By Monica Charles and Sydney Mineer
With the cost of living in the District of Columbia now surpassing that of New York City, the minimum wage issue is rising with it.
A new study released by the Bureau of Labor Statistics has found that at an average of $28,416 per year, the cost of living in the district is the highest in the country. The study finds that the majority of Washingtonians’ expenses are related to housing and food.
For students and blue-collar workers, jobs in the service industry are enough for them to get by on, but most of the available positions pay the minimum wage, which is not enough to live off comfortably in the city for many.
In 2013, the District Council voted to incrementally increase minimum wage to $11.50 an hour by 2016. The first phase of the wage increase began in July, raising minimum wage from $8.25 per hour to $9.50.
Though many see the wage increase as a positive, some district residents do not think it’s enough. Stan LaSota has been a resident of the district for 15 years. LaSota is an employee at Ace Hardware in Tenleytown and a small business owner. Without his business, LaSota would not be able to afford to live in the city. To counteract the rising cost of living in the district, LaSota suggested the city adopt a living wage, akin to Seattle’s plan of raising its minimum wage to $15 per hour.
“Seattle now says this is a living wage, not a minimum wage. In other words, someone can live off of $15 an hour. Easily,” LaSota said. “What people do not realize is that when you raise the minimum wage, people then will not rely on government subsidies. Our taxes and everything are going into those subsidies. When the subsidies disappear because people now can buy things, then our taxes will go lower.”
LaSota noted that though a lot of money is spent in the city, the people that are doing the spending are either lawyers and people associated with the government or tourists. If DC were to adopt a living wage policy, people in the service and retail industries would be able to spend money too, LaSota said.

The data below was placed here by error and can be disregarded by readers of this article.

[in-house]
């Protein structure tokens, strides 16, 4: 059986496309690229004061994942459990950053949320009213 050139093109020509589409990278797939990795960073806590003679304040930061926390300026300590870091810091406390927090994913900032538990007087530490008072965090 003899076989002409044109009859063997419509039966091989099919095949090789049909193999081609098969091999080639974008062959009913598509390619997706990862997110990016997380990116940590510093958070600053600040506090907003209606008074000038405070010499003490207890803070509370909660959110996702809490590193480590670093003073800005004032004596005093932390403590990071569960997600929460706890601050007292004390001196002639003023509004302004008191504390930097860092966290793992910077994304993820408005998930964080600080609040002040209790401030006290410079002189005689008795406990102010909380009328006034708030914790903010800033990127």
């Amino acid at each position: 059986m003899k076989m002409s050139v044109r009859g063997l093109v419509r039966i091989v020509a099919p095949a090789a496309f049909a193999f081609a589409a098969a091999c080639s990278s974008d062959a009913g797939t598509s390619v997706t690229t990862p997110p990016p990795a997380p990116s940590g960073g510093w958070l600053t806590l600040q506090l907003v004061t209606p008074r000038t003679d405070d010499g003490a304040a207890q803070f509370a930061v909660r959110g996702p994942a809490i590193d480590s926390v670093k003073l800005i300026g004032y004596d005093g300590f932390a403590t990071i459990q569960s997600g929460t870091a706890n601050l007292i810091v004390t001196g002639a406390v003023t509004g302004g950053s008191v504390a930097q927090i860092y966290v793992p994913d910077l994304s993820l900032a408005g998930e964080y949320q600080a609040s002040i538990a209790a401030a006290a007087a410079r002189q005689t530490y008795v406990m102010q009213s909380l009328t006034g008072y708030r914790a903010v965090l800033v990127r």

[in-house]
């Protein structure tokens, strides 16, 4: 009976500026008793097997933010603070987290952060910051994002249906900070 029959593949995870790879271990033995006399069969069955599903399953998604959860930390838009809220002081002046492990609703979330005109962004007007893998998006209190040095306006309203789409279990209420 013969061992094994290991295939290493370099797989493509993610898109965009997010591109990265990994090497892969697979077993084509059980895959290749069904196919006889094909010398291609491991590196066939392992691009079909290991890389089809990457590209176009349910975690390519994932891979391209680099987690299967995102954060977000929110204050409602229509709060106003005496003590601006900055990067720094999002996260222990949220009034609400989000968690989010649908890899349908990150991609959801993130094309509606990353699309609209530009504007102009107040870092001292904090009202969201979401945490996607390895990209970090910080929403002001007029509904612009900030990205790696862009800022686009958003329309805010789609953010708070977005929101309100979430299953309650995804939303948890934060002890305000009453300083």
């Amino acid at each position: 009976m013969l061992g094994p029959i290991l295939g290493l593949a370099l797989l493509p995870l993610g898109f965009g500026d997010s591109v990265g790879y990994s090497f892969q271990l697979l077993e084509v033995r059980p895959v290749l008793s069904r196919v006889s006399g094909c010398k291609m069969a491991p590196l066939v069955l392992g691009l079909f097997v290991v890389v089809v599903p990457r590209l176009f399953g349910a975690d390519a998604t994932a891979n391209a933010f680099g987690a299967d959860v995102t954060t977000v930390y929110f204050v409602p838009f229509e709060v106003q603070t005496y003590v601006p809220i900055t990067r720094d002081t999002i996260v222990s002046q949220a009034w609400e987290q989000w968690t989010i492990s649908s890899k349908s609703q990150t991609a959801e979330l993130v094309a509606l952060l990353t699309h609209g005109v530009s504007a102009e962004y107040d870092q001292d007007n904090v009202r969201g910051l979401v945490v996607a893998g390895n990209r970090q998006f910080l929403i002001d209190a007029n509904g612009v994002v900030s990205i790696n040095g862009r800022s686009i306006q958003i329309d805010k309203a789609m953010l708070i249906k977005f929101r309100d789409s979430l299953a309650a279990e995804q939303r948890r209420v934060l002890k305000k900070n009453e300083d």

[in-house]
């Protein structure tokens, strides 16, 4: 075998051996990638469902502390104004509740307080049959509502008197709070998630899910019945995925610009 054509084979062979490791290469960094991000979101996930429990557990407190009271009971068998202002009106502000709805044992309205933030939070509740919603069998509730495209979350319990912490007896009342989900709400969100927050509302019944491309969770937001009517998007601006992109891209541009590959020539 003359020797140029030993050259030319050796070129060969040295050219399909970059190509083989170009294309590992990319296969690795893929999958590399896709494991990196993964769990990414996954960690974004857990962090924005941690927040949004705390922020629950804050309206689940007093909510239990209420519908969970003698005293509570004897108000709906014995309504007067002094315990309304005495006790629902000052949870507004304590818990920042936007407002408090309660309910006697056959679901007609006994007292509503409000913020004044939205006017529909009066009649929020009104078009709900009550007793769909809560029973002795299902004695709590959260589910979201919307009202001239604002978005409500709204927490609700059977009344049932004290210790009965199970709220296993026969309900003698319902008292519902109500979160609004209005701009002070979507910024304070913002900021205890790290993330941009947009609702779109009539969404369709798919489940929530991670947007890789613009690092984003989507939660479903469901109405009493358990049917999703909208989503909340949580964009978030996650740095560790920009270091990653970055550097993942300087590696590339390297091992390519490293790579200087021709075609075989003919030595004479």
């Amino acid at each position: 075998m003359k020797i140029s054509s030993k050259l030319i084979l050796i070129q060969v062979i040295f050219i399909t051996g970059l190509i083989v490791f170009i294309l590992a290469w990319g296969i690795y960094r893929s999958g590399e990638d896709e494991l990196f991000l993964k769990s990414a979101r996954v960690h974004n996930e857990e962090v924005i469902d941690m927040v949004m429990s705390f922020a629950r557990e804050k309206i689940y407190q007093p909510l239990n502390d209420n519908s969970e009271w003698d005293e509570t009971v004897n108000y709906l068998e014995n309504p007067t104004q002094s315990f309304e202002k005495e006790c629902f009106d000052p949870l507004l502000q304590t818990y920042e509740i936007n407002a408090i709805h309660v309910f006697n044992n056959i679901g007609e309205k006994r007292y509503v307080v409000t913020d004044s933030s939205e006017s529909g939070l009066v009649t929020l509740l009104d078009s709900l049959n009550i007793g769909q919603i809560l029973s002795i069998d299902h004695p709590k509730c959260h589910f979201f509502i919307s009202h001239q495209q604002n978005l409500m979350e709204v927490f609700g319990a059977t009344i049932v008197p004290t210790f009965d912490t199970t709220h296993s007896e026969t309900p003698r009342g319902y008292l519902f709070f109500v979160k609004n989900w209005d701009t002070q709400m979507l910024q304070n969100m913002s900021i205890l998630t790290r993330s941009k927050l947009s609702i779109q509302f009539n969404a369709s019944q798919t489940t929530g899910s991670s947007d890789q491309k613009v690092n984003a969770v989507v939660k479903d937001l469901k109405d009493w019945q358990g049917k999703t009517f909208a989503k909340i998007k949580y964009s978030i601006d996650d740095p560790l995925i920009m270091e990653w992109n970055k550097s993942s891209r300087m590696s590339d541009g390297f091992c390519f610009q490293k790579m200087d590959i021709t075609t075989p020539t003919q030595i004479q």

“If it becomes a living wage then I think DC would probably boom, because right now DC relies on transient people who come in for a certain amount of time and then they leave,” LaSota said. “But the ones, like myself, who have moved here and have tried to make it a home, it’s us – we’re the ones they should be thinking about because we’re the ones who will be staying. And if we’re the ones staying then concentrate on us. Don’t worry about the flow-in/flow-out people.”
In 2013, Mayor Vincent Gray vetoed the Large Retailer Accountability Act that would have required retailers with $1 billion in corporate revenue occupying at least 75,000 square feet in the district to pay its employees a living wage, amounting to $12.50 per hour in combined wages and benefits.
City Council failed to override the veto in September of last year. All current mayoral candidates voted in favor of the veto. According to the Washington Post last year, mayoral candidate David Cantania said that the bill “was not the right way to solve income inequality in this country.”
The absence of policymaking at a local level has caused some to look to the Hill.
Brittany Waters, an employee at Bloo Moo Yogurt, said that she believes the federal government should have more of a role in regulating minimum wage than local governments.
Nonetheless, the mayoral candidates in the upcoming election are now taking issue with current minimum wage laws. Last year, Muriel Bowser co-authored the Earned Sick and Safe Leave Act, which guaranteed paid sick leave for minimum wage workers. Both Bowser and Cantana have vocalized their support for an increase in minimum wage. After the Large Retailer Accountability Act failed to pass, Cantania was one of the first to introduce legislation to raise minimum wage.
Eduardo Flores, an employee at Robek’s Smoothies in Tenleytown, noted that minimum wage increases are better for people who work in the city but live elsewhere because though wages have increased, prices have as well.
“It would be helpful for people who don’t live in DC, but I can see it being difficult for students because not everyone has a job,” Flores said. “They have to pay for rent; not everyone is going to be like, ‘Well since you’re going to school I’m not going to make you pay rent this month.’ Students are the most affected people… so it’d be a good change for some people, but it’d be a disadvantage to others.”
Jeanne Lynch, a student at American University, says the rise in prices after the increase in minimum wage is simple economics.
“It’s a good thing to raise minimum wage,” Lynch said, “but it shouldn’t be a surprise when other prices also increase.”
Lynch also noted that though Chipotle prices and metro fairs will rise as a result of minimum wage increases, the cost of rent won’t rise immediately and insurance and health care prices will not be affected by minimum wage because they are regulated by the federal government, not the state.
Nora Kirk is also a student at American University and a waitress at Founding Farmers where she makes more than minimum wage.
“That’s the only reason I can survive in DC,” Kirk said, “and I’m still just barely surviving.”